Living outside the dominant paradigm

As I try to think about what to do in a current confusing situation it occurs to me that anytime you are trying to do something besides what is in the dominant paradigm people might:

1. Think you are crazy.

2. Secretly think you are right, but loudly say you are crazy because they feel guilty but don’t want to change.

3. Admit you are right but be unwilling to change and eventually stop being friends with you because it’s uncomfortable.

4. Change.

People who come up against a truth, internalize it and act on it (the ones who choose option 4) are few and far between, and to be earnestly and persistently sought out as friends.  I wish that I could be that person all the time.  I would say that I am a fairly changeable person…’impressionable’ is the word my husband J. would use to describe me.  I say things out loud just to hear what they sound like, and then I am willing to change my position if given good helpful feedback.  Example:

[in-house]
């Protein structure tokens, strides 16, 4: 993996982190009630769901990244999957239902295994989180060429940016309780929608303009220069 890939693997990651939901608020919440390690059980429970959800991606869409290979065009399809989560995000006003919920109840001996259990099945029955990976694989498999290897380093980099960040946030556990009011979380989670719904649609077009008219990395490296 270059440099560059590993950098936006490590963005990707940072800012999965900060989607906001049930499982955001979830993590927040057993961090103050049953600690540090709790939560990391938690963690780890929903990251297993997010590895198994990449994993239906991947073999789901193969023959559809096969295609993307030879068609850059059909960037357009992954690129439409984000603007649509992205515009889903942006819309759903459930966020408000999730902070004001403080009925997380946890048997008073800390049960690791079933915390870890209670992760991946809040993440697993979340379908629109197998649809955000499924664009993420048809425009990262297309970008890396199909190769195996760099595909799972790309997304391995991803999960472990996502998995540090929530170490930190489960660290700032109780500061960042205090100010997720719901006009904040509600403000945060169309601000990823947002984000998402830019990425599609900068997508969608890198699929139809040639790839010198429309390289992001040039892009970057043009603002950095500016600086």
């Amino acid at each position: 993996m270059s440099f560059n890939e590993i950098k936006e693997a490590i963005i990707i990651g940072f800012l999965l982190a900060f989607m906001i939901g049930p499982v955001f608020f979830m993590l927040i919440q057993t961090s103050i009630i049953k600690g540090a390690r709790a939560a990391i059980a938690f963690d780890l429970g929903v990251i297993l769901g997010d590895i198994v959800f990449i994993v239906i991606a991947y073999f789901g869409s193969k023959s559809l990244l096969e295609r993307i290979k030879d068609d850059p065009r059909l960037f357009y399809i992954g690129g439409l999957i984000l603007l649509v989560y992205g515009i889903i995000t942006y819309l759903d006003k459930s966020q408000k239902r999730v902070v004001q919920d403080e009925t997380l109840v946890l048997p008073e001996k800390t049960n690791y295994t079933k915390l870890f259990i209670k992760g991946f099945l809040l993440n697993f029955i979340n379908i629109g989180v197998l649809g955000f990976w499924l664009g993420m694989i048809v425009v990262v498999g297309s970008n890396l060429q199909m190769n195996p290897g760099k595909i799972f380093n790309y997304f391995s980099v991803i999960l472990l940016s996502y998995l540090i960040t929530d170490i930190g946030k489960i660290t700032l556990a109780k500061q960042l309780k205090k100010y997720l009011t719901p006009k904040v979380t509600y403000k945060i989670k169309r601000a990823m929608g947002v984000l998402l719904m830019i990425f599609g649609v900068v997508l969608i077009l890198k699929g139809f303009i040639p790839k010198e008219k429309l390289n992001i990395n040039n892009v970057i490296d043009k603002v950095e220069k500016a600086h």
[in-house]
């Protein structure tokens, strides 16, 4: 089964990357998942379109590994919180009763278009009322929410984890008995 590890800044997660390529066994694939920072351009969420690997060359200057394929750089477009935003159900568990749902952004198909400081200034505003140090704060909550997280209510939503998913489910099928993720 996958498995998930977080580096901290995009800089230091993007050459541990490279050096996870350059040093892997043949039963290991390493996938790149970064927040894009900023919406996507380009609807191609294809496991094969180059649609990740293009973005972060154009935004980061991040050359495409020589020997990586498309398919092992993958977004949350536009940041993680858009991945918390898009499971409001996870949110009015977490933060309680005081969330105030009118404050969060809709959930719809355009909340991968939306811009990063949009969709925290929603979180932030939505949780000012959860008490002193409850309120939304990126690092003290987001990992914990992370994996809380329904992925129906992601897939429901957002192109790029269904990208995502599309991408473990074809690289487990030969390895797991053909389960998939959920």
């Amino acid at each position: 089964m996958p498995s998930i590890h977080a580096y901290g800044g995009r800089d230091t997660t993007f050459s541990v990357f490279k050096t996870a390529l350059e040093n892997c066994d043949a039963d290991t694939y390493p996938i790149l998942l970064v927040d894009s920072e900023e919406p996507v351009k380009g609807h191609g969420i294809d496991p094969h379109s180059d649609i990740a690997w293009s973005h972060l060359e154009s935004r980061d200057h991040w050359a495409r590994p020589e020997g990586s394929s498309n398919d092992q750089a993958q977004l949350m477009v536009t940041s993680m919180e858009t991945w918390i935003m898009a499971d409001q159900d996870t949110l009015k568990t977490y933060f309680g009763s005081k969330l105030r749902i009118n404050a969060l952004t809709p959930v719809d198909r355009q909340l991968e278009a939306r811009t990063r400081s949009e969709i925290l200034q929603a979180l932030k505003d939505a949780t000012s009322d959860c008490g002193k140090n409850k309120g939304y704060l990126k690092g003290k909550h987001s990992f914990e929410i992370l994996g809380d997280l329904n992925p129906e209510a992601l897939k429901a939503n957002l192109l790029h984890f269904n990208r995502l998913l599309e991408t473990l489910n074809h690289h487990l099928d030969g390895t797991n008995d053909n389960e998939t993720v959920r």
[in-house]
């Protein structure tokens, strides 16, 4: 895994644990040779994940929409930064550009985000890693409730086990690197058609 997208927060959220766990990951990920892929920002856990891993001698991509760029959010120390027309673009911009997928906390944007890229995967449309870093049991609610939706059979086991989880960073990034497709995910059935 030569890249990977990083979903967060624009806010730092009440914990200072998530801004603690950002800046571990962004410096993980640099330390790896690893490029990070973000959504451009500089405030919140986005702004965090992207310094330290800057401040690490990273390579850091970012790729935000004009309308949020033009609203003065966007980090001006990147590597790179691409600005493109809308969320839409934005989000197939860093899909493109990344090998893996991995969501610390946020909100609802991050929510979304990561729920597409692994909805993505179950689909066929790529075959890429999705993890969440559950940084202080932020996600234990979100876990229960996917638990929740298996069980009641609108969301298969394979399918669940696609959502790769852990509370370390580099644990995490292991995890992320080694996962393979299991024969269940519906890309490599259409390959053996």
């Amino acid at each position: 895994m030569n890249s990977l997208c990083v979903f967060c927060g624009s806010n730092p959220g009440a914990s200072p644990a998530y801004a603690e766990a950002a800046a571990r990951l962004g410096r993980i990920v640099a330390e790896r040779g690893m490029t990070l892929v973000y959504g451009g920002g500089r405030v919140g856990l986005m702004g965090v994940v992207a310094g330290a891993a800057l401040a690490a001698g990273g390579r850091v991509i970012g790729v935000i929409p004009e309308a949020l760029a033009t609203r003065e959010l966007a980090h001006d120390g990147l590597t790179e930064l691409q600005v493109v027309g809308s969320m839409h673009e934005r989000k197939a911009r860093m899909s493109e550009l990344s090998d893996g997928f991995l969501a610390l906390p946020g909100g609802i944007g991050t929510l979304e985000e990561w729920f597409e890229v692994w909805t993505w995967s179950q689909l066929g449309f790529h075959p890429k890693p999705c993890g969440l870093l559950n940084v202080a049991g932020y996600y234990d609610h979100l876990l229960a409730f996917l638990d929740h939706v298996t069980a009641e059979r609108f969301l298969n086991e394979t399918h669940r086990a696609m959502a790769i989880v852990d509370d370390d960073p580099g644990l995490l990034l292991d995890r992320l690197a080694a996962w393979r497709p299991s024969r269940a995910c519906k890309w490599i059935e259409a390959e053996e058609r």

“Blueberries are the BEST fruit.  They have lots of antioxidants and are completely delicious.”

“But Kate, strawberries are delicious too, and bigger so you don’t have to eat as many to get a serving!”

“Okay…strawberries are the BEST fruit!” or on my better days “Maybe strawberries and blueberries are both good for different reasons!”

Having this personality trait is a good thing and a bad thing.  I am able to incorporate information fairly quickly into my brain and my lifestyle.  However, because of the way I state things, I come off as much more opinionated than I actually am. I have been working (with the help of the most patient J. and other helpful, lovely friends) to be more clear about what I mean.  So, if I need to process something to figure out what I think about it, I try to say that’s what I am doing.  I find that helps me not to put people off as quickly as I consistently used to.

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